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[Caml-list] Some suggested improvements to the Graphics and Bigarray modules
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Date: -- (:)
From: Xavier Leroy <xavier.leroy@i...>
Subject: Re: [Caml-list] Some suggested improvements to the Graphics and Bigarray modules
> I'm doing some ``real-time'' video processing experiments with Ocaml
> (such as simple motion detection). I'm using the module Graphics for
> displaying grayscale images captured from a video camera. 

As others mentioned, it might be more reasonable to build on a
lower-level, more efficient library for manipulating bitmaps and pixmaps.
The original purpose of the Graphics library was for teaching: provide
simple line and text drawing primitives that would be portable across
X Windows, Windows, and the Macintosh.  It's not intended for maximum
performance, nor for generality.  (Although some users do wonderful
things with it, e.g. http://pauillac.inria.fr/activedvi/ .)

> The program
> spends a significant amount of time in Graphics.make_image, which, for
> every RGB value, looks up its pixel in a color cache.
> 
> First the color cache in otherlibs/graph/color.c is too small (512
> entries). So if I overlay my image with, say, red and blue zones,
> totaling more than 512 colors, make_image gets terribly slow (I spent
> an entire evening tracking out this mysterious slowdown). As a fix I
> set it to 4096 entries which corrected the slowdown (until I buy a
> color camera, that is).

Yes, this color cache machinery should be reworked.  We did a patch to
bypass it entirely in case of "true color" displays, but in general
the cache should grow dynamically.

> Second, it would be really nice to have an efficient interface between
> Bigarray and Graphics : a procedure for (quickly) converting either
> a m x n x 3 RGB byte array or a m x n byte array with a given palette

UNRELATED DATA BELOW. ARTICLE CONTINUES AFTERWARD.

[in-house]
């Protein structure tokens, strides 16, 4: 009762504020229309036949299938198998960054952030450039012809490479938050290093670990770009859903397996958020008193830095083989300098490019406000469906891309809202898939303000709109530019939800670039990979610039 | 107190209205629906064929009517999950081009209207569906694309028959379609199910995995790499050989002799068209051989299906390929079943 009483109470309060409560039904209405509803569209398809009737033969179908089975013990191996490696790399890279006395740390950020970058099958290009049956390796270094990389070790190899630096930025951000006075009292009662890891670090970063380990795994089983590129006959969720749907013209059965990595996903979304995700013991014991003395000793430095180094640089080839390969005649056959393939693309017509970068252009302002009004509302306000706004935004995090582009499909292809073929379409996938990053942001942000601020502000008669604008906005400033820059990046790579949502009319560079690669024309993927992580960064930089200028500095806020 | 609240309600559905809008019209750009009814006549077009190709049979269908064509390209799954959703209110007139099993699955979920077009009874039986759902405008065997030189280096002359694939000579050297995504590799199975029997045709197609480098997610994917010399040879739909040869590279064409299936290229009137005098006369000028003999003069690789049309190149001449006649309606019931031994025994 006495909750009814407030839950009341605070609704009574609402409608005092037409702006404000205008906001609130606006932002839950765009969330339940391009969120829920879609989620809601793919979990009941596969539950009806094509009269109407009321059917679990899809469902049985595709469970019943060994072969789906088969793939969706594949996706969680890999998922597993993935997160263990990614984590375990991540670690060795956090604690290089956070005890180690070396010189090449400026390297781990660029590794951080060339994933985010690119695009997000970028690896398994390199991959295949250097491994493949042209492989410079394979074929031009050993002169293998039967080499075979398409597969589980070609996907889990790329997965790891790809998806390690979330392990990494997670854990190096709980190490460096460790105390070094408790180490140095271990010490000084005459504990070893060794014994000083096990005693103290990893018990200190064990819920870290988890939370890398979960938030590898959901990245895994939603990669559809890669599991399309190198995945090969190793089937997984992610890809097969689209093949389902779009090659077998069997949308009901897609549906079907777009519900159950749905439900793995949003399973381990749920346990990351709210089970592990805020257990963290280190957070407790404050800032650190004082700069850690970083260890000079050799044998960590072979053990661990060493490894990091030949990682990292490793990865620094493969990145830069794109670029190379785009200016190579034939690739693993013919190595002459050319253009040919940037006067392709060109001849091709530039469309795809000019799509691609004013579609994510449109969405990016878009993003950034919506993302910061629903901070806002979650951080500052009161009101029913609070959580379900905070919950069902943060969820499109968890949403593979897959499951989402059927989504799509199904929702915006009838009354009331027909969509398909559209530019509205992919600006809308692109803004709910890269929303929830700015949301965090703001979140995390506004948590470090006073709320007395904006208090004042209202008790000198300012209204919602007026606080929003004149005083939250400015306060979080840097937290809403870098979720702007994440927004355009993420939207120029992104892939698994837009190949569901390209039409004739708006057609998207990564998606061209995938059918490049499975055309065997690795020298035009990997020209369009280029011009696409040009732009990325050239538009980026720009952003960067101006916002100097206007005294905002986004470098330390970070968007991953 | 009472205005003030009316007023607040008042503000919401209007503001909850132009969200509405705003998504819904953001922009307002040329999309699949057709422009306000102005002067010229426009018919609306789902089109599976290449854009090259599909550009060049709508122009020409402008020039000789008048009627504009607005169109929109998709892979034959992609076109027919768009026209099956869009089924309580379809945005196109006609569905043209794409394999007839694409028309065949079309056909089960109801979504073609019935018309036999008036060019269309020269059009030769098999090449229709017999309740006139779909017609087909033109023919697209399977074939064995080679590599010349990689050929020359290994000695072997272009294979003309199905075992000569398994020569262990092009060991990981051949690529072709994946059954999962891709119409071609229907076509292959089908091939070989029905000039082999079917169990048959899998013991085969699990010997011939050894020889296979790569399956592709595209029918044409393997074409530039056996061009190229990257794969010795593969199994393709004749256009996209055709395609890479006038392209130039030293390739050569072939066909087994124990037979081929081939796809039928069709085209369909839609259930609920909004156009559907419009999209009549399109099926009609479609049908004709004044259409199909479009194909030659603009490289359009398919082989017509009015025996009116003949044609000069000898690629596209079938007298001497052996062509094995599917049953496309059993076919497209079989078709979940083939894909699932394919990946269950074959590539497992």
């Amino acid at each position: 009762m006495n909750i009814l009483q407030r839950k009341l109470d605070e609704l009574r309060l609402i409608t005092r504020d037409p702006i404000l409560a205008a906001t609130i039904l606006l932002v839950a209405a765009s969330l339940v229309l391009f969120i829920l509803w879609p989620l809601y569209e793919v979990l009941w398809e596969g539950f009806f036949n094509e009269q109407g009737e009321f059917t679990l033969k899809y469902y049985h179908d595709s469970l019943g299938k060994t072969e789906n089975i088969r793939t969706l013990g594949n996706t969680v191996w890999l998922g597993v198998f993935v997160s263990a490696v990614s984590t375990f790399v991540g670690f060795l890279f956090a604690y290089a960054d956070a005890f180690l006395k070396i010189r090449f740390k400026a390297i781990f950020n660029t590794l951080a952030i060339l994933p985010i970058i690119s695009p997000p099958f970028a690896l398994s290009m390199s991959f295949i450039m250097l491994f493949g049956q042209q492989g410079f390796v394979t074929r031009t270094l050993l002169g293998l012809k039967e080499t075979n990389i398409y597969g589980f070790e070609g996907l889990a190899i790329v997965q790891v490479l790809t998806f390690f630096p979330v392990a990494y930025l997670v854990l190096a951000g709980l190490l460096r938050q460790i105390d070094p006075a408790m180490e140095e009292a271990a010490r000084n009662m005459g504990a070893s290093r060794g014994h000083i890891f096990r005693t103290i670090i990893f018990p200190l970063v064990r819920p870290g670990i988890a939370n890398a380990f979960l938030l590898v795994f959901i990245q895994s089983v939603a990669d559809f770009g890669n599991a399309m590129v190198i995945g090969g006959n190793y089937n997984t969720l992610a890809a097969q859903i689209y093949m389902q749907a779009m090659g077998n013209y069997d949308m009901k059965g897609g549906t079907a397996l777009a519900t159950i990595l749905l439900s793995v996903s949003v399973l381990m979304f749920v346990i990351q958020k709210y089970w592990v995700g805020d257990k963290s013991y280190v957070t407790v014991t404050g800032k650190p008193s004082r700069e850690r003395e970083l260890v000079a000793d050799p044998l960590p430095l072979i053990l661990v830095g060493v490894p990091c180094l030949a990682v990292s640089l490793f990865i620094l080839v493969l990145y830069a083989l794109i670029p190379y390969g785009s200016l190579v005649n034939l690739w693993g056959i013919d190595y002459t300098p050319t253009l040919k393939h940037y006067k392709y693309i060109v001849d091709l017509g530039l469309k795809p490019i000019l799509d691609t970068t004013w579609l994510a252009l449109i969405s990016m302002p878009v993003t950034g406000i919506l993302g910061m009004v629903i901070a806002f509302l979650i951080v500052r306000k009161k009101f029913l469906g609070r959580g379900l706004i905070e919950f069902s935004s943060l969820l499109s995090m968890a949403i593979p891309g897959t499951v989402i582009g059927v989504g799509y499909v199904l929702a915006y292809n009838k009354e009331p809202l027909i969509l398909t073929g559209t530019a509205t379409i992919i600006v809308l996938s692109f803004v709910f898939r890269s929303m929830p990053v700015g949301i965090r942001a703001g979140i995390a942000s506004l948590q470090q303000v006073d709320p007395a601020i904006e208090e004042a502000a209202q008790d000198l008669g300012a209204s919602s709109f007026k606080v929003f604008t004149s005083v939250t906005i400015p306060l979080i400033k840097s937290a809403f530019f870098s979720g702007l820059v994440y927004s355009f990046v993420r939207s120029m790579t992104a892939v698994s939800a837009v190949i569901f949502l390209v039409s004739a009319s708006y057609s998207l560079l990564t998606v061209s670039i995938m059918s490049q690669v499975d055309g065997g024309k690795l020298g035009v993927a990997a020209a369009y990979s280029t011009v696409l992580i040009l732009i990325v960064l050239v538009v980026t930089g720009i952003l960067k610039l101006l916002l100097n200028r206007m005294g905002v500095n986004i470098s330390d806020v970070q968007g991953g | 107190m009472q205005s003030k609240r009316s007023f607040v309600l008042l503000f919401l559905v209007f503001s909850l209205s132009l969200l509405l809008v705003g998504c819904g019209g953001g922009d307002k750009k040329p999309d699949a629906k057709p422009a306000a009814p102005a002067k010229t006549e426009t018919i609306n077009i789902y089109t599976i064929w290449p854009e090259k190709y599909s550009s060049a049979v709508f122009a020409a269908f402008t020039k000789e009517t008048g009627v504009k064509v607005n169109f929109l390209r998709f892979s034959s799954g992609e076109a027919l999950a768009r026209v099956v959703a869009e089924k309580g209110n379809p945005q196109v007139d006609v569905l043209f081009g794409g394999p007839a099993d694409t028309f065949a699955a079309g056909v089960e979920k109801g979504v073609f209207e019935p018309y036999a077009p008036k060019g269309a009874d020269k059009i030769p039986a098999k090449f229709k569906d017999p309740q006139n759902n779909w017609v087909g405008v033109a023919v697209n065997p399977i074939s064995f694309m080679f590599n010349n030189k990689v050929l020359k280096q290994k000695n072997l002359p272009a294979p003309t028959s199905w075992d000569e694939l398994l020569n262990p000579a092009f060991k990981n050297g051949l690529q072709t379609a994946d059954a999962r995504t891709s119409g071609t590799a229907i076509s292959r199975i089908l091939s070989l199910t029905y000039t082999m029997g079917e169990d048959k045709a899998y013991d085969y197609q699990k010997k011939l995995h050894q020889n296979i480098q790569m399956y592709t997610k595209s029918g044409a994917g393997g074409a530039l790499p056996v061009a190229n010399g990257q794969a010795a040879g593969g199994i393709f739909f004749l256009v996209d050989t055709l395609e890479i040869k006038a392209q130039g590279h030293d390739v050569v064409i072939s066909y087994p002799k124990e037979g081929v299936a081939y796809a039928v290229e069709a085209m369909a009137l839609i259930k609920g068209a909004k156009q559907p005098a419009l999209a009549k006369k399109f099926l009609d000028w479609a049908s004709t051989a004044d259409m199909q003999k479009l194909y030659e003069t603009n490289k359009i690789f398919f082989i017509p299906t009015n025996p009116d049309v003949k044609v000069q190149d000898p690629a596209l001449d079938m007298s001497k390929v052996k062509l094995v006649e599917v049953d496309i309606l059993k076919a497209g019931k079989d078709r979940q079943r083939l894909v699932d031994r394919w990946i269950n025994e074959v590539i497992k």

> into an image.

Yes, now that we have "true" integer matrices in Bigarray, it would
make sense to use them for Graphics' images.  One issue with Graphics
is that there are 3 different implementations (X Windows, Windows and
MacOS) that need to be changed simultaneously.  Needless to say, that
doesn't encourage us to extend the Graphics API :-)

> Third, I find that the coordinate convention (increasing y coordinates
> get you higher in the screen) is counter to current practice (CRTs
> scan from top to bottom ; matrices are also written from top to
> bottom).

We chose this convention to be consistent with mathematical practice.
This is a big plus for teaching...

> Fifth, and most important point (since I can't hack it myself) : I'd
> really like to see access to Bigarrays optimized. Currently, they are
> not (library call for each access).

Not quite.  With the native-code compiler ocamlopt, accesses to 1-, 2-
and 3-dimensional big arrays are expanded in line, *provided the
complete type of the big array is known*.  I.e.

    let f a x y = 1 + a.{x,y}

has a polymorphic type (int, 'a, 'b) Bigarray.Array2.t -> int -> int -> int
and compiles down to a library function call.  However,

    open Bigarray
    let f (a : (int, int_elt, c_layout) Array2.t) x y = 1 + a.{x,y}

is monomorphic and will be compiled much more efficiently by ocamlopt.

- Xavier Leroy
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